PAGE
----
How to preserve these works? The great problem that confronts all lovers of Bengali literature is how to make this important find easily accessible to the public. Unless this is done, no research by individual writers can be put to a scientific test by the scrutiny of the literary critics. It is true that some of these old works have been printed at Baṭtalā, and the late Rāmnārāyaṇa Vidyāratna of Berhampur, with the munificent donation of a lakh of Rupees from the late Mahārājā Bīr Chandra Mānikya of Tipperah, published a number of Sanskrit and Bengali works of the Vaiṣṇavas. The Sãhitya Parisats of Calcutta and Rangpur have also published some old poems with notes. But I am of the opinion that the time for editing old books which the Parisats and other literary bodies have taken upon themselves to accomplish, has not yet arrived. A very large number of these books still lie unpublished. When these are collated and carefully studied, it will then be safe and proper to edit individual works. All premature attempts to edit a book when sufficient materials bearing upon it have not been examined, is sure to lead to wrong conclusions. So I once suggested that instead of wasting time and money on editing individual books which necessarily retard the progress of the publication of the whole, the MSS. already secured by the Sãhitya Parisat of Calcutta might be at first rapidly published; so that in two or three years we might actually possess a considerable number of published old books; and when this result was achieved, experts might be employed to edit or annotate important individual works. But my suggestion was not accepted. The number of old Bengali works already printed at Baṭtala and elsewhere is considerable; but by far the greater number of books, some of which are valuable and important are still, as I have said, lying in the shape of MSS. exposed to the risk of being ultimately lost.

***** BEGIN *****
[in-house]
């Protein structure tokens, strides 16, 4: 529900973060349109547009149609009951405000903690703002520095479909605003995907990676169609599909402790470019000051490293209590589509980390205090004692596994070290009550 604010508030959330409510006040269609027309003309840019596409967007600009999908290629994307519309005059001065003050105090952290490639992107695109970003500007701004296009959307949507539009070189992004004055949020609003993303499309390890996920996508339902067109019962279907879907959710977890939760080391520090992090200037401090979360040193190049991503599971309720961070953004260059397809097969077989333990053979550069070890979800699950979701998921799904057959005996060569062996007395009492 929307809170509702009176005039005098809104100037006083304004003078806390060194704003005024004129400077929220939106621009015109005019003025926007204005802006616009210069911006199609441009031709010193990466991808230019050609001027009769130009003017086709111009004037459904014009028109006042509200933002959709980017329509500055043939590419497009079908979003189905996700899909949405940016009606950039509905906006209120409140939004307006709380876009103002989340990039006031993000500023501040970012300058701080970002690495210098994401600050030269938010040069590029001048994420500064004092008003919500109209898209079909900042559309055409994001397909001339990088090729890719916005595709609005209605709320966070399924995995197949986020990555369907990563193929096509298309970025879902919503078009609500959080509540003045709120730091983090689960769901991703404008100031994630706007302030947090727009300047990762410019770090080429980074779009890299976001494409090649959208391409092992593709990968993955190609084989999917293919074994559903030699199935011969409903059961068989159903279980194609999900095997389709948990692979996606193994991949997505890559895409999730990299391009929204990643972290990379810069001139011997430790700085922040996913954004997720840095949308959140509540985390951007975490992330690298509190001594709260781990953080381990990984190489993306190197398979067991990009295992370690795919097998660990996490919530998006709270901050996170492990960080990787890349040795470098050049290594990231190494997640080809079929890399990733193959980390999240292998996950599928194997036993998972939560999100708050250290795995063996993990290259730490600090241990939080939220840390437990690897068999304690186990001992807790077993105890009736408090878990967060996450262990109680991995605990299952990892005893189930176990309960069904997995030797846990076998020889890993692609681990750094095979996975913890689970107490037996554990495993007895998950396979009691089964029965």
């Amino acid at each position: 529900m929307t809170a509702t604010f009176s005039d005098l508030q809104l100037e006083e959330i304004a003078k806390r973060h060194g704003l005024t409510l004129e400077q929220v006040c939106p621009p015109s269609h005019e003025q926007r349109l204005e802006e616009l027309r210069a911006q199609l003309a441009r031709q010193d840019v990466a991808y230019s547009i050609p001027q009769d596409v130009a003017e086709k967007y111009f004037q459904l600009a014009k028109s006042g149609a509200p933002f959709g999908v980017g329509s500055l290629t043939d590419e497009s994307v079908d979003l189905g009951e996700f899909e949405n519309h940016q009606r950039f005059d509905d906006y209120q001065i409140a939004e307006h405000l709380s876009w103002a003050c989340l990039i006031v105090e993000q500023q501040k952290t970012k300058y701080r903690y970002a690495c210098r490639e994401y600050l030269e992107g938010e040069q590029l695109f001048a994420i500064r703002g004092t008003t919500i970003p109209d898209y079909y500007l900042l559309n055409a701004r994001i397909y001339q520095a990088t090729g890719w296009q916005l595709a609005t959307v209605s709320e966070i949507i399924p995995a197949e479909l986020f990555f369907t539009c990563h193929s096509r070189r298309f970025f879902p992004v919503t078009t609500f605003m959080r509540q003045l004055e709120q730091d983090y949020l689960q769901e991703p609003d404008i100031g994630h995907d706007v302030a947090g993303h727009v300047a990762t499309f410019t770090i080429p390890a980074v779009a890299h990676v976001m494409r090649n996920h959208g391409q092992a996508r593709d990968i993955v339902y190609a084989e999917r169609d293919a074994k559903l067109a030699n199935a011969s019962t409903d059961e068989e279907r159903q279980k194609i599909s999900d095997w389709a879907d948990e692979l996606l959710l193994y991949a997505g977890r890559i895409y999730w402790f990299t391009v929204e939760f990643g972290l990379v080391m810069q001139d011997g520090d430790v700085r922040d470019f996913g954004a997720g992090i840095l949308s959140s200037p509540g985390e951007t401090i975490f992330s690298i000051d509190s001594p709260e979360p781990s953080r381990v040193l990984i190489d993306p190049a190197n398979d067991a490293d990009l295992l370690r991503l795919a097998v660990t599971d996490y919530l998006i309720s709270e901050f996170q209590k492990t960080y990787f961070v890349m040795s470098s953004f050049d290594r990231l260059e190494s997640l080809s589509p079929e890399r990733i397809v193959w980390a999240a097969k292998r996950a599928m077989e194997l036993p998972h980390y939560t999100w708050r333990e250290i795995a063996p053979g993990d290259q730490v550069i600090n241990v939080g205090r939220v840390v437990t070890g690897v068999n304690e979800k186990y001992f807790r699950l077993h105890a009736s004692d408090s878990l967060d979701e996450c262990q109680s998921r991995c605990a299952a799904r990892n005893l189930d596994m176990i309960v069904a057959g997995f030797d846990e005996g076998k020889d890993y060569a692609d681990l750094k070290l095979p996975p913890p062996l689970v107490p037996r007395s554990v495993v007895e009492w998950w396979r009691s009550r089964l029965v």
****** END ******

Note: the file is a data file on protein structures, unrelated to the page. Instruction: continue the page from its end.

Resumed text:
The importance of publishing these MSS. was greatly felt by Mr. Rabīndranāth Tagore, who about four years ago, in consultation with his nephew, Mr. Gaganendranāth Tagore, proposed that a lakh of Rupees should be raised by subscription from a few enlightened zemindars of this province, provided the compiler of the present work could undertake the sole charge of printing and publishing them. The Vice-Chancellor approached.
Owing to ill-health, I declined to undertake this huge task, and Mr. Rabindranāth Tagore sought the opinion of Sir Asutosh Mookerjee as to whether the University of Calcutta could undertake to do so. The Vice-Chancellor, whose zeal in the cause of the vernacular language is well-known, at once realised the importance of the matter, but for the present he thought it better to have ‘Typical Selections from the Old Bengali Literature’ compiled on a somewhat large scale, than try to bring out the whole mass of old writing, which would